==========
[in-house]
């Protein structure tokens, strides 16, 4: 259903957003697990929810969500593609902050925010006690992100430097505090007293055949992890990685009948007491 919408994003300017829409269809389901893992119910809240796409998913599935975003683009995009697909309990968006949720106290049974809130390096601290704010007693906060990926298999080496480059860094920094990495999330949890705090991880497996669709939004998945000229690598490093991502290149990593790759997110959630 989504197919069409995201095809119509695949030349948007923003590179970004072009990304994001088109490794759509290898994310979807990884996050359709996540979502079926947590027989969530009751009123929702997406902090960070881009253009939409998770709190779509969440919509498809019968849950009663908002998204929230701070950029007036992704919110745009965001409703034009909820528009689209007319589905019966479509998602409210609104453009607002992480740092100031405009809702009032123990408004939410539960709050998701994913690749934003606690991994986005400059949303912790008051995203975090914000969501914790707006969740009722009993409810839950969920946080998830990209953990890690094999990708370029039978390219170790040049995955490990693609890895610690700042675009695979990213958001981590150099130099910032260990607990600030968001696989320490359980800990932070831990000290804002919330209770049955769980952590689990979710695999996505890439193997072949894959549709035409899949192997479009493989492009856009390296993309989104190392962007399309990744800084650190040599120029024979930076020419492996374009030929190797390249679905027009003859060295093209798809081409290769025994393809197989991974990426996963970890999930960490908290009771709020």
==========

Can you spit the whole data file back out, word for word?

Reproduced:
[in-house]
């Protein structure tokens, strides 16, 4: 259903957003697990929810969500593609902050925010006690992100430097505090007293055949992890990685009948007491 919408994003300017829409269809389901893992119910809240796409998913599935975003683009995009697909309990968006949720106290049974809130390096601290704010007693906060990926298999080496480059860094920094990495999330949890705090991880497996669709939004998945000229690598490093991502290149990593790759997110959630 989504197919069409995201095809119509695949030349948007923003590179970004072009990304994001088109490794759509290898994310979807990884996050359709996540979502079926947590027989969530009751009123929702997406902090960070881009253009939409998770709190779509969440919509498809019968849950009663908002998204929230701070950029007036992704919110745009965001409703034009909820528009689209007319589905019966479509998602409210609104453009607002992480740092100031405009809702009032123990408004939410539960709050998701994913690749934003606690991994986005400059949303912790008051995203975090914000969501914790707006969740009722009993409810839950969920946080998830990209953990890690094999990708370029039978390219170790040049995955490990693609890895610690700042675009695979990213958001981590150099130099910032260990607990600030968001696989320490359980800990932070831990000290804002919330209770049955769980952590689990979710695999996505890439193997072949894959549709035409899949192997479009493989492009856009390296993309989104190392962007399309990744800084650190040599120029024979930076020419492996374009030929190797390249679905027009003859060295093209798809081409290769025994393809197989991974990426996963970890999930960490908290009771709020």